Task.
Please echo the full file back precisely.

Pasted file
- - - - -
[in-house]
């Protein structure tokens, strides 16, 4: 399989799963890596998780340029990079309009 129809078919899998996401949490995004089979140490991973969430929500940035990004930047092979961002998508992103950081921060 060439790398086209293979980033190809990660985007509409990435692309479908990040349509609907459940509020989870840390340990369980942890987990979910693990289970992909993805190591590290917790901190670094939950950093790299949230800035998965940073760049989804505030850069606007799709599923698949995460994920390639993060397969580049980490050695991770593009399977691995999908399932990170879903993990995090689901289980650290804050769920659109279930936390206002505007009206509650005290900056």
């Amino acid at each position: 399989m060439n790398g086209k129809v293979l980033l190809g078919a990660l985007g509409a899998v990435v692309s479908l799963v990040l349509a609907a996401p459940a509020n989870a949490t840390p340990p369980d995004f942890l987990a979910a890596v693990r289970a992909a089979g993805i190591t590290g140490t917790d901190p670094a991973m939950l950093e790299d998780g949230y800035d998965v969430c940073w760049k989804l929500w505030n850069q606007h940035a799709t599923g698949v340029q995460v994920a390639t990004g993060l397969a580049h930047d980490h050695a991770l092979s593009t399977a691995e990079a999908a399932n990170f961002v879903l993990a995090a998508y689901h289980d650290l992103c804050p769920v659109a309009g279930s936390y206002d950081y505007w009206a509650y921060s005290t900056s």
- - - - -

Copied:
[in-house]
């Protein structure tokens, strides 16, 4: 399989799963890596998780340029990079309009 129809078919899998996401949490995004089979140490991973969430929500940035990004930047092979961002998508992103950081921060 060439790398086209293979980033190809990660985007509409990435692309479908990040349509609907459940509020989870840390340990369980942890987990979910693990289970992909993805190591590290917790901190670094939950950093790299949230800035998965940073760049989804505030850069606007799709599923698949995460994920390639993060397969580049980490050695991770593009399977691995999908399932990170879903993990995090689901289980650290804050769920659109279930936390206002505007009206509650005290900056």
């Amino acid at each position: 399989m060439n790398g086209k129809v293979l980033l190809g078919a990660l985007g509409a899998v990435v692309s479908l799963v990040l349509a609907a996401p459940a509020n989870a949490t840390p340990p369980d995004f942890l987990a979910a890596v693990r289970a992909a089979g993805i190591t590290g140490t917790d901190p670094a991973m939950l950093e790299d998780g949230y800035d998965v969430c940073w760049k989804l929500w505030n850069q606007h940035a799709t599923g698949v340029q995460v994920a390639t990004g993060l397969a580049h930047d980490h050695a991770l092979s593009t399977a691995e990079a999908a399932n990170f961002v879903l993990a995090a998508y689901h289980d650290l992103c804050p769920v659109a309009g279930s936390y206002d950081y505007w009206a509650y921060s005290t900056s």